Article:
A comparison of non-fatal self-poisoning among males and females, in Sri Lanka
1 Department of Psychiatry, Faculty of Medicine, University of Peradeniya, Peradeniya, Sri Lanka
2 National Institute for Mental Health Research, The Australian National University, Building 63, Canberra ACT 0200, Australia
3 Black Dog Institute, University of New South Wales, Hospital Road, Randwich 2013, NSW, Australia
4 Centre for Youth Mental Health, University of Melbourne, 35, Poplar Road, Parkville 3052, VIC, Australia
BMC Psychiatry 2014, 14:221 doi:10.1186/s12888-014-0221-zPublished: 8 August 2014
In the recent past Sri Lanka has had a high rate of attempted suicide by pesticide ingestion, among both males and females. Recent evidence suggests that these trends in self-poisoning may be changing, with increasing medicinal overdoses and changing gender ratios. In the past, attempted suicide in Sri Lanka has been described as impulsive acts, but research regarding aspects such as suicidal intent is limited, and there has been no comparison between genders. The objective of this study was to describe gender differences in non-fatal self-poisoning in Sri Lanka with respect to substances ingested, triggers, stressors, suicidal intent and psychiatric morbidity.
Persons admitted to Teaching Hospital Peradeniya, Sri Lanka, for medical management of non-fatal self-poisoning over a consecutive 14-month period were eligible for the study. Participants were interviewed within one week of admission, with regard to demographic details, poison type ingested, triggers, psychiatric morbidity and suicidal intent. 949 participants were included in the study, of whom 44.2% were males, with a median age of 22 years.
Males were significantly more likely to ingest agrochemicals, whereas females were more likely to overdose on pharmaceutical drugs. Interpersonal conflict was a common trigger associated with non-fatal self-poisoning for both males and females. Alcohol use disorders and high suicidal intent were significantly more likely in males. There was no difference in rates of depression between the genders. Multiple regression for both genders separately showed that the presence of depression and higher levels of hopelessness was the strongest predictor of suicidal intent, for both genders.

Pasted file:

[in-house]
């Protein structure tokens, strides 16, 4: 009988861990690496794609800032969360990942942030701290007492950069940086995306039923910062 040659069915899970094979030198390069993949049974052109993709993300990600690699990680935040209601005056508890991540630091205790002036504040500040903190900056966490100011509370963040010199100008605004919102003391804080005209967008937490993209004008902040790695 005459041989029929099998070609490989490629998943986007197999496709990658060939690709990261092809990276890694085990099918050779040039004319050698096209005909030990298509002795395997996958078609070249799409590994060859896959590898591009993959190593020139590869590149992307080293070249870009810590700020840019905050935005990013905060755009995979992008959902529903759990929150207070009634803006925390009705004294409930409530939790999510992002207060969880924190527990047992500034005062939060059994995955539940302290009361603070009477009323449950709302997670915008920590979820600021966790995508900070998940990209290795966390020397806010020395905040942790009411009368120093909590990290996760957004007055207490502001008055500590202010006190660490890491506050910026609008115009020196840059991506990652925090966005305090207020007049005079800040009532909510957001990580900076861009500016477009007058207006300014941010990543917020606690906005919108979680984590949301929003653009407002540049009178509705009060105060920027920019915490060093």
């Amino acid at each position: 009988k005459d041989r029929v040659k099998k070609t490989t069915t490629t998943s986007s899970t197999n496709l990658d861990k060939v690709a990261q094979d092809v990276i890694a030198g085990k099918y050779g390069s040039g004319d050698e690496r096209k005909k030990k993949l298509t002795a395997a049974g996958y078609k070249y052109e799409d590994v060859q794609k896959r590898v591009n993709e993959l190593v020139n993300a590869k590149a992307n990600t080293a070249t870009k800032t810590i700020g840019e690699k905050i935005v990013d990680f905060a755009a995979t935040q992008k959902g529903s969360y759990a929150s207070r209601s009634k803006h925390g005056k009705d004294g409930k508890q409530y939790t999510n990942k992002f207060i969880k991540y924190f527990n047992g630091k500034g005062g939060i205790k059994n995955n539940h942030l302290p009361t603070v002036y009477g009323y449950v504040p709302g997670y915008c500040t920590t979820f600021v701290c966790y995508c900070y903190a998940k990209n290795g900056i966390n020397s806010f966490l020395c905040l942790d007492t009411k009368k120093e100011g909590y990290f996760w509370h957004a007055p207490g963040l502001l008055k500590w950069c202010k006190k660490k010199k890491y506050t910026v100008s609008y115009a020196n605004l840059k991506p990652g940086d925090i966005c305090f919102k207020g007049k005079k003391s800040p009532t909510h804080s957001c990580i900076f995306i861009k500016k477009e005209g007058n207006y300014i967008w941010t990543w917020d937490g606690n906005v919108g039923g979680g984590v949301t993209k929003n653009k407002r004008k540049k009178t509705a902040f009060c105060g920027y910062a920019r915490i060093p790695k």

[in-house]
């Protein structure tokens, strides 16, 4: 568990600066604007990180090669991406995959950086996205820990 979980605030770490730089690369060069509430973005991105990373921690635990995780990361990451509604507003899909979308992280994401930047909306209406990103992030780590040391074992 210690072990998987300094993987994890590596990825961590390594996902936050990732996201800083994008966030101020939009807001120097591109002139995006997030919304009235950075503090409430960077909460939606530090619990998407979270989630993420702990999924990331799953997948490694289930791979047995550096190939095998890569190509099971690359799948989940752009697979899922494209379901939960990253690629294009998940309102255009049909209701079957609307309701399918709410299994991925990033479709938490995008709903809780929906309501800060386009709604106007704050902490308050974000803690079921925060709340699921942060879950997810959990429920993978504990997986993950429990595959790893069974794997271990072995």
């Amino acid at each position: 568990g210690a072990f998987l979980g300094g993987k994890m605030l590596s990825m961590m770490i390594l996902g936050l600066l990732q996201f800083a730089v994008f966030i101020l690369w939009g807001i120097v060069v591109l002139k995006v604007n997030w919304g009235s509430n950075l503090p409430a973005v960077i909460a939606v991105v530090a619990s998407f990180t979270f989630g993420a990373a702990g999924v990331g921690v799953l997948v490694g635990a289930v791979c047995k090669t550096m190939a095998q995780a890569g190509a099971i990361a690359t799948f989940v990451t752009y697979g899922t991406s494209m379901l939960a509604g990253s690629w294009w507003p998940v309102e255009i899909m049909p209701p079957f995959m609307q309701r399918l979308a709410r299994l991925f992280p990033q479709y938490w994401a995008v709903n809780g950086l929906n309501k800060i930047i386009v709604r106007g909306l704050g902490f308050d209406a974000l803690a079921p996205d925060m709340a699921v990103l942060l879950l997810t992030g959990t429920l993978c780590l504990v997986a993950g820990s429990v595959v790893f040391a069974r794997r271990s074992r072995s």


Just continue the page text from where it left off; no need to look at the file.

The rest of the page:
Patterns of non-fatal self-poisoning in Sri Lanka appear to be changing to resemble Western patterns, with females having a greater rate of self-poisoning and more medicinal overdoses than males. Alcohol use disorder is a gender specific risk factor associated with non-fatal self-poisoning among males, indicating a need for specific intervention. However there are also many common risk factors that are common to both genders, particularly associations with interpersonal conflict as an acute trigger, and psychiatric morbidity such as depression and hopelessness being related to increased suicidal intent.